In fact, marking three decades at the forefront of electronic music has made him reflect more widely. 

“The weird thing that I always think is this is a longer period, from when I first started making records in 1990, than from when rock ‘n’ roll first began… well, from when I first started making music around the mid-’80s, let’s say. 

“Rock ‘n’ roll would only have been 30 years old or something like that. I’ve been around for half the duration of, if you like, teenagerism, and working-class rock and that kind of thing, you know, which is pretty incredible. Or it shows how new that kind of thing is in lots of ways.”

One thing that’s had a big impact on the longevity of artists, he thinks, is streaming, with attitudes to older acts changing now music is no longer widely associated with physical products.

“Since everybody’s had the entire history of rock there, in their phone, it’s stopped that kind of ageist snobbery that we used to have,” he says. 

“I remember thinking things like, ‘the fourth Dead Kennedys album, they should stop, they’re like old men’, you know, as they were hitting 30. And I don’t think people really think like that any more. Because when they dial up music on Spotify or Apple Music or whatever streaming device, it’s kind of… it doesn’t matter how old it is, it all looks the same, it’s all there, on the shop floor, ready for you to explore anything in the history of recorded music. It seems to have flattened the age curve and means that anyone’s got a shout.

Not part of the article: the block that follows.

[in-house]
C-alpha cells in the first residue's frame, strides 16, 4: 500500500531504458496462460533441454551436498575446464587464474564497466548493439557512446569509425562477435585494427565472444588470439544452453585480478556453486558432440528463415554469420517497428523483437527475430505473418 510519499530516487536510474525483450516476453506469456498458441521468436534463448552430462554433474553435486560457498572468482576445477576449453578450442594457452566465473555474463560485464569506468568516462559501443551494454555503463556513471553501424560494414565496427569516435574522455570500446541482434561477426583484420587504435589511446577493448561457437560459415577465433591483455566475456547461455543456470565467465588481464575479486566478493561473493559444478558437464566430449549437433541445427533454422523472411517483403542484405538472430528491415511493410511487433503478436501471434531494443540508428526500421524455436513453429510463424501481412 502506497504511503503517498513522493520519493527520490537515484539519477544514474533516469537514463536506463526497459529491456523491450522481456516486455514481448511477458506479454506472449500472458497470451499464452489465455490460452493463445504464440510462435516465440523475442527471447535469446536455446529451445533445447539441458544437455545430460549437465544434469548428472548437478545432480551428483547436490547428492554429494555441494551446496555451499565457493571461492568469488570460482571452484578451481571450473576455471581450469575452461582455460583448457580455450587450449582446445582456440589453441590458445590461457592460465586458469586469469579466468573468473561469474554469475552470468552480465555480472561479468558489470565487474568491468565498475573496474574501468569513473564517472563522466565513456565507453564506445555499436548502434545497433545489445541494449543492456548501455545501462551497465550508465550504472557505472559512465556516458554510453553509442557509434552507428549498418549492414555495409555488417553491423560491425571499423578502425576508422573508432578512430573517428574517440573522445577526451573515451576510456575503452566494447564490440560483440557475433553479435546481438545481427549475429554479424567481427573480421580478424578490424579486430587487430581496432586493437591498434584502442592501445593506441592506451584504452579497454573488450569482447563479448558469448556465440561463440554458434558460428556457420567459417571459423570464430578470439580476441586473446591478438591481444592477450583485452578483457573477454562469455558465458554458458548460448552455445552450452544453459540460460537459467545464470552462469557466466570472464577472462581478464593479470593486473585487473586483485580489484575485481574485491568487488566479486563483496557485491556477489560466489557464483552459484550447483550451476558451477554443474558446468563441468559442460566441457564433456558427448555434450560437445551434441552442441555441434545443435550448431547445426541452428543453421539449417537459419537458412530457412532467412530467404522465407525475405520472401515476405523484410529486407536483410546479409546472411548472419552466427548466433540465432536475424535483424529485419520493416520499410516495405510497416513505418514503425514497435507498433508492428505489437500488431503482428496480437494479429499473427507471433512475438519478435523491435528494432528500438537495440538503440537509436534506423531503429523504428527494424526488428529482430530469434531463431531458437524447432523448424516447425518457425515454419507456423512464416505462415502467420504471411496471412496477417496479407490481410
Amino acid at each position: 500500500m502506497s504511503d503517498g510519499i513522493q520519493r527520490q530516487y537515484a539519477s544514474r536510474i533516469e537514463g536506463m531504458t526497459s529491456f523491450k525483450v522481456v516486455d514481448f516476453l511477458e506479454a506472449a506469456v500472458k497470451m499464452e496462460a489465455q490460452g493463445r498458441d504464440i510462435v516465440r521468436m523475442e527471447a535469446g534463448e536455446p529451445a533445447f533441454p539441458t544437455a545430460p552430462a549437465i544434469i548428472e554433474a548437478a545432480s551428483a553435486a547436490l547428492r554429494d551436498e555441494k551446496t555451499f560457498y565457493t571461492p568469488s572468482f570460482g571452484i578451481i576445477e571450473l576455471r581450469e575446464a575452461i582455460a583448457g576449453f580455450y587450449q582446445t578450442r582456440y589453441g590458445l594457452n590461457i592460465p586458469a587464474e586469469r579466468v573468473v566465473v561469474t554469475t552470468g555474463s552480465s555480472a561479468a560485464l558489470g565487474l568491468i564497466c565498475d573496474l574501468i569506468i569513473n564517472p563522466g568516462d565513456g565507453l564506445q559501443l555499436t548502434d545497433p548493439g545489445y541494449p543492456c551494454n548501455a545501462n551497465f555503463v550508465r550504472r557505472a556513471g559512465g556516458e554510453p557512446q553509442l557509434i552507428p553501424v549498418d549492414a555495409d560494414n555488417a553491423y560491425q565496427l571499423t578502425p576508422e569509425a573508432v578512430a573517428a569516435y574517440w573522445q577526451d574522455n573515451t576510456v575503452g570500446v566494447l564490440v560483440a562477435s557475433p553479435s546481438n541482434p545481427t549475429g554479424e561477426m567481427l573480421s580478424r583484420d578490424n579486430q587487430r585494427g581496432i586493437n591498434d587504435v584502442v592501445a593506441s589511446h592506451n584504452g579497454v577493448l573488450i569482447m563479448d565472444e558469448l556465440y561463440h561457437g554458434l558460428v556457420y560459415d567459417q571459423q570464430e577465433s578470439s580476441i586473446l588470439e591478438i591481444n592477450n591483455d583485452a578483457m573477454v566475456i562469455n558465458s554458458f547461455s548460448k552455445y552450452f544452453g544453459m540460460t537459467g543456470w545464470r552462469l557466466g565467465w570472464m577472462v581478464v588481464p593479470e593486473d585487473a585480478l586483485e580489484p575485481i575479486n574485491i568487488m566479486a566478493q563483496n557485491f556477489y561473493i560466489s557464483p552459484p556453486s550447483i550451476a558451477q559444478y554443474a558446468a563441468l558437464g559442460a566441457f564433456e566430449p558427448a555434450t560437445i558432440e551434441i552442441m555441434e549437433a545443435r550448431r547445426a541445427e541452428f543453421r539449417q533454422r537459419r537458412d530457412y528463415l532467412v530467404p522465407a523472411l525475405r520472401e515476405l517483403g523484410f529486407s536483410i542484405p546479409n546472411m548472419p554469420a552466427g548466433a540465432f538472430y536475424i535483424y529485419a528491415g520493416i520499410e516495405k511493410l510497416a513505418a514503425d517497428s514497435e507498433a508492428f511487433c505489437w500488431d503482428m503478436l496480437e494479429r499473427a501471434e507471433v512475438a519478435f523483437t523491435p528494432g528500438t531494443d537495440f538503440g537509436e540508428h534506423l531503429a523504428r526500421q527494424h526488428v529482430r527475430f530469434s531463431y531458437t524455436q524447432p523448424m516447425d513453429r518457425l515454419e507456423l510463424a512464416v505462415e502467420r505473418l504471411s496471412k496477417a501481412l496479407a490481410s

“Look at Kate Bush. Wasn’t that brilliant? I remember loving that track [Running Up That Hill] when I was 16, you know, when I was the same age as the kids in Stranger Things.”

With his passion for music the same, it seems, as when he first started, one suspects Orbital may have another 30 years in them.

30 Something is released on July 29 via London Records. Orbital headline Kaleidoscope Festival at London’s Alexandra Palace on July 23 and Stowaway Festival in Buckinghamshire on August 19